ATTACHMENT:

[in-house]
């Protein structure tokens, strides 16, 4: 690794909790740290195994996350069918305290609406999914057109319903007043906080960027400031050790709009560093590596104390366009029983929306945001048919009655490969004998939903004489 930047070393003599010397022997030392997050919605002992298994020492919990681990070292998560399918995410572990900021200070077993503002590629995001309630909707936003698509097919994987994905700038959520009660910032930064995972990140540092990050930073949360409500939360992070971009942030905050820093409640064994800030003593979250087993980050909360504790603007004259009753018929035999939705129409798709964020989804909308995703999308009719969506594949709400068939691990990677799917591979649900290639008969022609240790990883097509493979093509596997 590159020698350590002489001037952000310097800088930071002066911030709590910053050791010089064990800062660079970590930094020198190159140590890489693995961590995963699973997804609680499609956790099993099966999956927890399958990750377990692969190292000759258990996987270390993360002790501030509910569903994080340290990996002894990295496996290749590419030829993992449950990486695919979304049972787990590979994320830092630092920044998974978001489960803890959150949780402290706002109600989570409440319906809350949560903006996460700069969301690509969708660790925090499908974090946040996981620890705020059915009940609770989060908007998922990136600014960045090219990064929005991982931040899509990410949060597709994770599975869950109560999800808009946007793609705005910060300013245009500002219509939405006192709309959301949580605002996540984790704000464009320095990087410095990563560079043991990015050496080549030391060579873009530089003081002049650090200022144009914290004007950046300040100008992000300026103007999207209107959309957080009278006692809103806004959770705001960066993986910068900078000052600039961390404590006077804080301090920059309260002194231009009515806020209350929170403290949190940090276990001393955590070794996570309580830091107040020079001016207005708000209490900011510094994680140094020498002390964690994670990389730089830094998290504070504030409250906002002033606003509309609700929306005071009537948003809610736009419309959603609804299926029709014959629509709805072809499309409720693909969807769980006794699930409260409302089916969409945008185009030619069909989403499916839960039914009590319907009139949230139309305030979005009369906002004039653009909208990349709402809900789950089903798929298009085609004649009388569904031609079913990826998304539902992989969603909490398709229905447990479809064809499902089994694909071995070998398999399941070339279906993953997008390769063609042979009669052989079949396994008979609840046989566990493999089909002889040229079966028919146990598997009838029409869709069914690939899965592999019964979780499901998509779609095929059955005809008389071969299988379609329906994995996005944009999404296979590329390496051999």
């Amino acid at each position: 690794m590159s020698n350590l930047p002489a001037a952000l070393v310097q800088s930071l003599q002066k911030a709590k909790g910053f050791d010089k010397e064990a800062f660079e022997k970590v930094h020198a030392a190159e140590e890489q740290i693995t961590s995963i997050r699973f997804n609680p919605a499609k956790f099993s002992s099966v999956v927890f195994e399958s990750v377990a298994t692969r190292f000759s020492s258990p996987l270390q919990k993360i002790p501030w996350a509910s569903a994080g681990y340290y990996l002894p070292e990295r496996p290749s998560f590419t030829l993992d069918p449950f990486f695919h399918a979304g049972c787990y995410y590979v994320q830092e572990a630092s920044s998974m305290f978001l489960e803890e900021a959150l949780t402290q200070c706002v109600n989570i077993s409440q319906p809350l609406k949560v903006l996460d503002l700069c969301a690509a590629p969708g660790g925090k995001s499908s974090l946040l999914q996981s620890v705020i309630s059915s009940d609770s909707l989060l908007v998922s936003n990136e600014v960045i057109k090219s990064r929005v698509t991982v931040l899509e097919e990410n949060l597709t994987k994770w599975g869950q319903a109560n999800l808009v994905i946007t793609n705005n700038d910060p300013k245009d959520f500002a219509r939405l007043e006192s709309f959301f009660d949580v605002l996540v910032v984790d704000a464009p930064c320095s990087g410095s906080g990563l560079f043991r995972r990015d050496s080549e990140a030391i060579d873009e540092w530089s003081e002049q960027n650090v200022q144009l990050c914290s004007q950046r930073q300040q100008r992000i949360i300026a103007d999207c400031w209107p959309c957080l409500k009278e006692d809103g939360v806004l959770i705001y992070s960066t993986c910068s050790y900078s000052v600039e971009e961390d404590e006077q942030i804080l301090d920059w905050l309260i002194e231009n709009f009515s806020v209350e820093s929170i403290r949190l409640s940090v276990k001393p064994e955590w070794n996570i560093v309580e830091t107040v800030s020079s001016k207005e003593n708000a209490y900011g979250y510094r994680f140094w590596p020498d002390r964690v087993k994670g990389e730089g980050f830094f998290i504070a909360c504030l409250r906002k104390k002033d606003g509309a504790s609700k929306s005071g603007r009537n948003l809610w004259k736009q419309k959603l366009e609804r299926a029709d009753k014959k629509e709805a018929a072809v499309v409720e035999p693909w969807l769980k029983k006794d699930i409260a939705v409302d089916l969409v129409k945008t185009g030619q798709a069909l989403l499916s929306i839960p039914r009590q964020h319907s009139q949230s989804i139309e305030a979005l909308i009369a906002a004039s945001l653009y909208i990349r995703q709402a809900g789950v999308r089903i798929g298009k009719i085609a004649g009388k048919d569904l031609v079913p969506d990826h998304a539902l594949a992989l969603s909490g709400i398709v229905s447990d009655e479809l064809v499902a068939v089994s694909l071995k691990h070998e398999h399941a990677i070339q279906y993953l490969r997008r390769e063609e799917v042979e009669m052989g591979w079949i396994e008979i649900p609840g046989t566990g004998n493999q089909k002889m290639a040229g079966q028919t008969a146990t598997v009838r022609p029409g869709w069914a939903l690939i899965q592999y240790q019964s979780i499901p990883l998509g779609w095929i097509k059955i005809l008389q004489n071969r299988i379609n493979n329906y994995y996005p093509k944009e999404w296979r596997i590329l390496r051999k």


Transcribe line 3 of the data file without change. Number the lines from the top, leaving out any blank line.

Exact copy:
């Amino acid at each position: 690794m590159s020698n350590l930047p002489a001037a952000l070393v310097q800088s930071l003599q002066k911030a709590k909790g910053f050791d010089k010397e064990a800062f660079e022997k970590v930094h020198a030392a190159e140590e890489q740290i693995t961590s995963i997050r699973f997804n609680p919605a499609k956790f099993s002992s099966v999956v927890f195994e399958s990750v377990a298994t692969r190292f000759s020492s258990p996987l270390q919990k993360i002790p501030w996350a509910s569903a994080g681990y340290y990996l002894p070292e990295r496996p290749s998560f590419t030829l993992d069918p449950f990486f695919h399918a979304g049972c787990y995410y590979v994320q830092e572990a630092s920044s998974m305290f978001l489960e803890e900021a959150l949780t402290q200070c706002v109600n989570i077993s409440q319906p809350l609406k949560v903006l996460d503002l700069c969301a690509a590629p969708g660790g925090k995001s499908s974090l946040l999914q996981s620890v705020i309630s059915s009940d609770s909707l989060l908007v998922s936003n990136e600014v960045i057109k090219s990064r929005v698509t991982v931040l899509e097919e990410n949060l597709t994987k994770w599975g869950q319903a109560n999800l808009v994905i946007t793609n705005n700038d910060p300013k245009d959520f500002a219509r939405l007043e006192s709309f959301f009660d949580v605002l996540v910032v984790d704000a464009p930064c320095s990087g410095s906080g990563l560079f043991r995972r990015d050496s080549e990140a030391i060579d873009e540092w530089s003081e002049q960027n650090v200022q144009l990050c914290s004007q950046r930073q300040q100008r992000i949360i300026a103007d999207c400031w209107p959309c957080l409500k009278e006692d809103g939360v806004l959770i705001y992070s960066t993986c910068s050790y900078s000052v600039e971009e961390d404590e006077q942030i804080l301090d920059w905050l309260i002194e231009n709009f009515s806020v209350e820093s929170i403290r949190l409640s940090v276990k001393p064994e955590w070794n996570i560093v309580e830091t107040v800030s020079s001016k207005e003593n708000a209490y900011g979250y510094r994680f140094w590596p020498d002390r964690v087993k994670g990389e730089g980050f830094f998290i504070a909360c504030l409250r906002k104390k002033d606003g509309a504790s609700k929306s005071g603007r009537n948003l809610w004259k736009q419309k959603l366009e609804r299926a029709d009753k014959k629509e709805a018929a072809v499309v409720e035999p693909w969807l769980k029983k006794d699930i409260a939705v409302d089916l969409v129409k945008t185009g030619q798709a069909l989403l499916s929306i839960p039914r009590q964020h319907s009139q949230s989804i139309e305030a979005l909308i009369a906002a004039s945001l653009y909208i990349r995703q709402a809900g789950v999308r089903i798929g298009k009719i085609a004649g009388k048919d569904l031609v079913p969506d990826h998304a539902l594949a992989l969603s909490g709400i398709v229905s447990d009655e479809l064809v499902a068939v089994s694909l071995k691990h070998e398999h399941a990677i070339q279906y993953l490969r997008r390769e063609e799917v042979e009669m052989g591979w079949i396994e008979i649900p609840g046989t566990g004998n493999q089909k002889m290639a040229g079966q028919t008969a146990t598997v009838r022609p029409g869709w069914a939903l690939i899965q592999y240790q019964s979780i499901p990883l998509g779609w095929i097509k059955i005809l008389q004489n071969r299988i379609n493979n329906y994995y996005p093509k944009e999404w296979r596997i590329l390496r051999k």